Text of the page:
Outside of the Padres’ determination to overtake the Dodgers in the NL West and capitalize on their current window, nearly the entire league has been inactive in building their 2021 rosters. That doesn’t make it acceptable for the Yankees to be inactive and not build for 2021. Just because your friends are smoking cigarettes in junior high school doesn’t mean you should too. Let those idiots ruin themselves.

I understand Montgomery’s ERA (5.11) was inflated in 2020 (3.87 FIP) and it was essentially one inning in each start which ruined his top-line numbers, and I believe in him as part of the rotation. I believe in Garcia and Schmidt as well and want both to get a chance to be part of the rotation. That still leaves the question of who is the other member of the staff, and it leaves the Yankees with absolutely no depth in a department which requires some level of depth. Given the Yankees’ inability to properly diagnose and handle injuries over the last two seasons, the current organizational depth chart leaves zero room for injury or error for an organization needing a lot of room for error to operate.

Right now, the Yankees’ plan appears to be to get Luis Severino back midseason. If Severino were to return and immediately be his dominant self, that would certainly length the rotation and give the Yankees the best 1-2 punch in a postseason series in the American League. That’s a BIG “if” requiring no setbacks in his rehab from surgery and needing him to not have to endure the adjustment period nearly every pitcher coming back from Tommy John surgery needs to return to form.

The championship window has already started to close and close much faster than initially anticipated as the team wasted at least two years of the window (if you’re under the impression the window started in 2019 as originally expected) or as many as three years (if you believe the window began in 2018). No matter which year you personally define as the beginning of the current championship window, these Yankees have failed to win to date, and failed to win during the “cheap” seasons of their young core. Now their young core isn’t so young anymore (Severino will be 27 next month, Aaron Judge will be 29 in April, Gary Sanchez just turned 28), isn’t as good (Sanchez) or as healthy (Severino and Judge) as it used to be, and several of the pieces added to the core (Cole, Giancarlo Stanton, Aaron Hicks, Luke Voit) are now on the wrong side of 30 or will be by Opening Day.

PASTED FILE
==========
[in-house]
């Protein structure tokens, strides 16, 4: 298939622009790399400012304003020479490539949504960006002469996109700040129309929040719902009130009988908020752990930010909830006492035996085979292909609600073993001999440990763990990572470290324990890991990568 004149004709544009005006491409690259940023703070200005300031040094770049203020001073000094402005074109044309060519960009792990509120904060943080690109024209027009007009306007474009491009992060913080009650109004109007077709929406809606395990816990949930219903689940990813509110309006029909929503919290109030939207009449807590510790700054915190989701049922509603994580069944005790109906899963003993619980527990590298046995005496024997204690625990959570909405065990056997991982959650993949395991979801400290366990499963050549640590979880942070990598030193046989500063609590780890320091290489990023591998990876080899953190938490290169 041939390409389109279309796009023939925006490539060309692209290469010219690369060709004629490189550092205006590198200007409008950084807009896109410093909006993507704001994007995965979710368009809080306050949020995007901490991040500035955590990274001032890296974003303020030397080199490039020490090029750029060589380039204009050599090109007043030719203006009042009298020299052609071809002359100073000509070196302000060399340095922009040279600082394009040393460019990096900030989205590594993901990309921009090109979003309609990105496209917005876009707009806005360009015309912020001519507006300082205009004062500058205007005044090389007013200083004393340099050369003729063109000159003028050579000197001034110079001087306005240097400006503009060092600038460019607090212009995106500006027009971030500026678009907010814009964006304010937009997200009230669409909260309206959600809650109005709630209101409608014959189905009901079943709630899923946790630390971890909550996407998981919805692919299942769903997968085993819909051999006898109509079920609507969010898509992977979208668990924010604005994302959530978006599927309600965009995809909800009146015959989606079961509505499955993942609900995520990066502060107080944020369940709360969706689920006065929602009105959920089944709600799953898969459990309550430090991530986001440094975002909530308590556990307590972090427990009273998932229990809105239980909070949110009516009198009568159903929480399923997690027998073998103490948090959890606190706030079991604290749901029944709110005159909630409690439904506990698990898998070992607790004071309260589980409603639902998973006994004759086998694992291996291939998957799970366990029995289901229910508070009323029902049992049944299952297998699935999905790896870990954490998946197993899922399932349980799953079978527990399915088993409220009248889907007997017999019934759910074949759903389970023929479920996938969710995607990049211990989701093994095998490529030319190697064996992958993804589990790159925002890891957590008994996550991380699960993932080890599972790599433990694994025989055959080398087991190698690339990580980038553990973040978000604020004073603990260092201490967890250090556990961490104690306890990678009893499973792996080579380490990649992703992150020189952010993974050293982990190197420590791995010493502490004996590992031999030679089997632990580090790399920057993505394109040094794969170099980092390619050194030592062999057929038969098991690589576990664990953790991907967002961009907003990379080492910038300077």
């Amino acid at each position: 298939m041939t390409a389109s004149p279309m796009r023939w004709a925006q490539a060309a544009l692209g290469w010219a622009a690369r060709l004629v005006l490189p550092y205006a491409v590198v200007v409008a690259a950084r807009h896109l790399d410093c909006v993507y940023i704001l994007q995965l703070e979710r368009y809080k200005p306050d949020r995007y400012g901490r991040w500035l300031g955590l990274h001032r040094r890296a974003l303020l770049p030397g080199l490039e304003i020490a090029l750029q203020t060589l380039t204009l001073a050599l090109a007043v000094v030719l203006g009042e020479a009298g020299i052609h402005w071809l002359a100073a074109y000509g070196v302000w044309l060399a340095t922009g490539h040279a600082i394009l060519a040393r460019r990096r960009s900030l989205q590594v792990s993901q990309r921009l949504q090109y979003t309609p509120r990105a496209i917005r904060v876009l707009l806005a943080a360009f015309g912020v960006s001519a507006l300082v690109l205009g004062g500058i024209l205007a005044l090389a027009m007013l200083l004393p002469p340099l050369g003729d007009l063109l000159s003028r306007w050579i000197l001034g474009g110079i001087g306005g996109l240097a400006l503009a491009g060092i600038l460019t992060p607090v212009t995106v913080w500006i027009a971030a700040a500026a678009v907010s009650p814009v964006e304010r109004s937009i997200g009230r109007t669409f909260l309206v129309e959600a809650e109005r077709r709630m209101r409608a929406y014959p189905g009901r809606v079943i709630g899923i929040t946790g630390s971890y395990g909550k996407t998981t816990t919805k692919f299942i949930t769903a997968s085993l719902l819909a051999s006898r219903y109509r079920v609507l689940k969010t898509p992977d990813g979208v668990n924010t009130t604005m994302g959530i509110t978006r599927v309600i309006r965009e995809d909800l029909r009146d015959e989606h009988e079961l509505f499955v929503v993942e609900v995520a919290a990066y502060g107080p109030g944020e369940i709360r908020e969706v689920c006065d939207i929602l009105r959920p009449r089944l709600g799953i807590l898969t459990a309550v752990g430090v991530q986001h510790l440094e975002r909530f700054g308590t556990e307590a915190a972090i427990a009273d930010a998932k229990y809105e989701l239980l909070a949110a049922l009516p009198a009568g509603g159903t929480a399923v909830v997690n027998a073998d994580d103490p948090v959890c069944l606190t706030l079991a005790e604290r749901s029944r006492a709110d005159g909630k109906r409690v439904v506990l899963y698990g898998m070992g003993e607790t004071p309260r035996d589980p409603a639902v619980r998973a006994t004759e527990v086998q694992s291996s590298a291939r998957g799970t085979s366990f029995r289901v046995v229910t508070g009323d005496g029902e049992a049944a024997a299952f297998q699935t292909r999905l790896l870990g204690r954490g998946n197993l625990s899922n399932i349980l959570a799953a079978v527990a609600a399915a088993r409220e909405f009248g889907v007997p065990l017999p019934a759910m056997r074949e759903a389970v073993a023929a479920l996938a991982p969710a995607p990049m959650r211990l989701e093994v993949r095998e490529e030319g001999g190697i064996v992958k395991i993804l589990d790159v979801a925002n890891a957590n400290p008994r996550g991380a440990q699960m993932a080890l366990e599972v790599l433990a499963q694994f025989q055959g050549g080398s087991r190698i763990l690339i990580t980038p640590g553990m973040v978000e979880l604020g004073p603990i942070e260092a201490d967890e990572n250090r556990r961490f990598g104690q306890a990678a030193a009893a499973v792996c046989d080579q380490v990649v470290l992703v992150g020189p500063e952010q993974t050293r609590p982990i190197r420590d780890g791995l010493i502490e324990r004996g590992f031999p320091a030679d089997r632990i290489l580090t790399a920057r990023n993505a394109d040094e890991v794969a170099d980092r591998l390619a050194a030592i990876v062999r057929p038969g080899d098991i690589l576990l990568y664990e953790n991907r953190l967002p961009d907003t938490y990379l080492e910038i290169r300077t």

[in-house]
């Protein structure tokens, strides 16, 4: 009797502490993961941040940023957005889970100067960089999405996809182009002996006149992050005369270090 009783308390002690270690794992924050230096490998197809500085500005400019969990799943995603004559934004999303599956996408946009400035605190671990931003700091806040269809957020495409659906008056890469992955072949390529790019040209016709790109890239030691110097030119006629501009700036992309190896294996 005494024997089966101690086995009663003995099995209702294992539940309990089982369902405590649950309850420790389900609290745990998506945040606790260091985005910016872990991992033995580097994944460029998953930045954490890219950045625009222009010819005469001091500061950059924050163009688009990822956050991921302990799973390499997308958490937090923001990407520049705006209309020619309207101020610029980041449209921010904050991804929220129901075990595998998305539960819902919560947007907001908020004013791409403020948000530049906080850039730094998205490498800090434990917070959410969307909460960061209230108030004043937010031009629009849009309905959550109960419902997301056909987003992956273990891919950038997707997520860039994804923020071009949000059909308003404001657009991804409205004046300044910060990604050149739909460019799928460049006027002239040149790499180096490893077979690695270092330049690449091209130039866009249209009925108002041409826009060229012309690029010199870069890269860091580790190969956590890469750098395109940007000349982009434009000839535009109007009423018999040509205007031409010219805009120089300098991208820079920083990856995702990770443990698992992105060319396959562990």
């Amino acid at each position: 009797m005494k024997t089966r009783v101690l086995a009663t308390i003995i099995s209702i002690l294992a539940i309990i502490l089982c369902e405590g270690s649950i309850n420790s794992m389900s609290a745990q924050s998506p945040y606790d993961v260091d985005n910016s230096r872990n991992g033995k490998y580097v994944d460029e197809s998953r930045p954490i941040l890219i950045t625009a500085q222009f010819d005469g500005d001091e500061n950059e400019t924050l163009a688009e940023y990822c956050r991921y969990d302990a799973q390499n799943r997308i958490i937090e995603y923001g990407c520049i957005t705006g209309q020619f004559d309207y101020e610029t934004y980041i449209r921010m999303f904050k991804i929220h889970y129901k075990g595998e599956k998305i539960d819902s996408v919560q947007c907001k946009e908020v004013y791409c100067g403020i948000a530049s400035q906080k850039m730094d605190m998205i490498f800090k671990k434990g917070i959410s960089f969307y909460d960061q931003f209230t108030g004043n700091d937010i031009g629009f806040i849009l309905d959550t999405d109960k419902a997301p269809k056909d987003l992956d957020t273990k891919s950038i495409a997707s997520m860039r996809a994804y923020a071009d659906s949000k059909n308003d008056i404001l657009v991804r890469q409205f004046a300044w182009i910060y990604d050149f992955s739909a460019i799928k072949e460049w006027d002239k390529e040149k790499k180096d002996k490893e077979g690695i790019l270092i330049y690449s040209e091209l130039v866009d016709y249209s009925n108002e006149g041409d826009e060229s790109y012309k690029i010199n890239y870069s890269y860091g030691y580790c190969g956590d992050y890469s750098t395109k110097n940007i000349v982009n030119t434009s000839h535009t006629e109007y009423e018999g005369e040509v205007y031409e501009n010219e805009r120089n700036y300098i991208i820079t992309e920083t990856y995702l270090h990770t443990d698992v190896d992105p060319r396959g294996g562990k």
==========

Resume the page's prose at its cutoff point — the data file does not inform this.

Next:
The AL East is still the Yankees to lose (even if they didn’t win it in the shortened 2020 season). The Rays just traded their best starting pitcher, the Blue Jays still aren’t ready, and the Red Sox and Orioles are as close to being factors in the division as Aaron Boone is to being unanimously accepted as Yankees manager. It could be that the Yankees’ offseason strategy isn’t to get better by adding to or enhancing their roster, but to get better by the rest of the division getting worse.

It’s not how I envisioned this championship window going, but that’s how it’s going.

My book The Next Yankees Era: My Transition from the Core Four to the Baby Bombers isĀ now available as an ebook!